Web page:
Report: On The Road For A Canadian UN Security Council Seat


 

It has been announced, recently, that Canadian Prime Minister Justin Trudeau would attempt to seek a temporary United Nations Security Council seat in 2020 (Axworthy & Rock, 2016). This is a step for Canada to re-engage with institutions that place global affairs as a primary responsibility (Axworthy & Rock, 2016). Canada’s previous run as a UN Security Council member was from 1999 to 2000, where it proved to be a leading player in establishing credibility back to international security (Von Riekhoff, 2002). But, if Canada wants to succeed another Security Council election victory, a number of factors need to be considered.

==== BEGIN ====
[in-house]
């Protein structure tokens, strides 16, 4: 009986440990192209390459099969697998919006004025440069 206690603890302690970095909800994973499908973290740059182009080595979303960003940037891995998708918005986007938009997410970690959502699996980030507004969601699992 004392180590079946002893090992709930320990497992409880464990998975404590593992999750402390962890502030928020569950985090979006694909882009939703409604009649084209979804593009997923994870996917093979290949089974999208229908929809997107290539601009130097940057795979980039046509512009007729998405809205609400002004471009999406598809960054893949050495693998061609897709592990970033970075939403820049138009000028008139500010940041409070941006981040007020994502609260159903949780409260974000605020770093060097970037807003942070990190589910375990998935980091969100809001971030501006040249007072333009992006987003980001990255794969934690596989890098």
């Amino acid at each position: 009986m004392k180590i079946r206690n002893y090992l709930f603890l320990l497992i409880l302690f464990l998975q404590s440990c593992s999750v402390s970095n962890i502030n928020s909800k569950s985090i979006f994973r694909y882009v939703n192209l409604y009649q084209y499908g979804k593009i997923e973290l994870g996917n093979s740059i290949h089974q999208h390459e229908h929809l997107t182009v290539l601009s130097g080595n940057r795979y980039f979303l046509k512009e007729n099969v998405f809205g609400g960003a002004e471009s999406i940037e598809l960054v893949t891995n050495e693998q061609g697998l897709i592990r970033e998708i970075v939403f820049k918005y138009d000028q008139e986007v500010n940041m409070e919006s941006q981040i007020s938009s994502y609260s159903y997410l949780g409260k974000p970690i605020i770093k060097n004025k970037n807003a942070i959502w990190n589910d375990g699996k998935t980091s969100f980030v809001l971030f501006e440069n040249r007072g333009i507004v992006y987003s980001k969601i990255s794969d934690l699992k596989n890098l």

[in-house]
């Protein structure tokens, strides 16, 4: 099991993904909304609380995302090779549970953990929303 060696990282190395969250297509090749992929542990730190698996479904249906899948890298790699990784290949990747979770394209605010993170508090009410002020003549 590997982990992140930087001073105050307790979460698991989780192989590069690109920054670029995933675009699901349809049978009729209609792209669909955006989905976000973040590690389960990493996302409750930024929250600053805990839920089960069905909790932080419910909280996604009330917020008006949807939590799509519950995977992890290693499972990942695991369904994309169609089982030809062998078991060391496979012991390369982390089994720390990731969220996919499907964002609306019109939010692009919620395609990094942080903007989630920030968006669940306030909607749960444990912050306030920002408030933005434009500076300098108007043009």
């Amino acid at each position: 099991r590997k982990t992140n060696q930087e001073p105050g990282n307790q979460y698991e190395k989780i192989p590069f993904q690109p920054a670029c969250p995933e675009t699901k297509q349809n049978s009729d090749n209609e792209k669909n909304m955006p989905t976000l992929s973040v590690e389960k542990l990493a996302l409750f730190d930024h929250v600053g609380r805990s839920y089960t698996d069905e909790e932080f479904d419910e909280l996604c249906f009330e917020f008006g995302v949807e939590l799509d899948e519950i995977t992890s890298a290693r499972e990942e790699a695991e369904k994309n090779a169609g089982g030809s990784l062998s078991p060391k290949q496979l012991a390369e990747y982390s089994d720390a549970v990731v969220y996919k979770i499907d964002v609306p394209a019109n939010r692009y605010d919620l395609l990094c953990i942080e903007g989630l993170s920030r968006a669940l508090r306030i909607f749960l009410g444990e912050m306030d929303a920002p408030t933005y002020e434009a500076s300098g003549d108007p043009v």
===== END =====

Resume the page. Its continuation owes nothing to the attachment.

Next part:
Getting a seat in an international institution comes at a price and Canada is no exception. First, this paper will address Canada’s contribution to its position after the 1998 election and assesses its former status as a power player in international relations (Von Riekhoff, 2002). Next, the challenges to achieving non-permanent seats on the UN Security Council will be discussed (Malone, 2000). Finally, the paper will conclude by examining the prospects of Prime Minister Trudeau’s goals, if he wins a 2020 seat, and explain the possible ability to rebrand Canada’s foreign policy as a temporary member of the UN Security Council (Standish, 2016).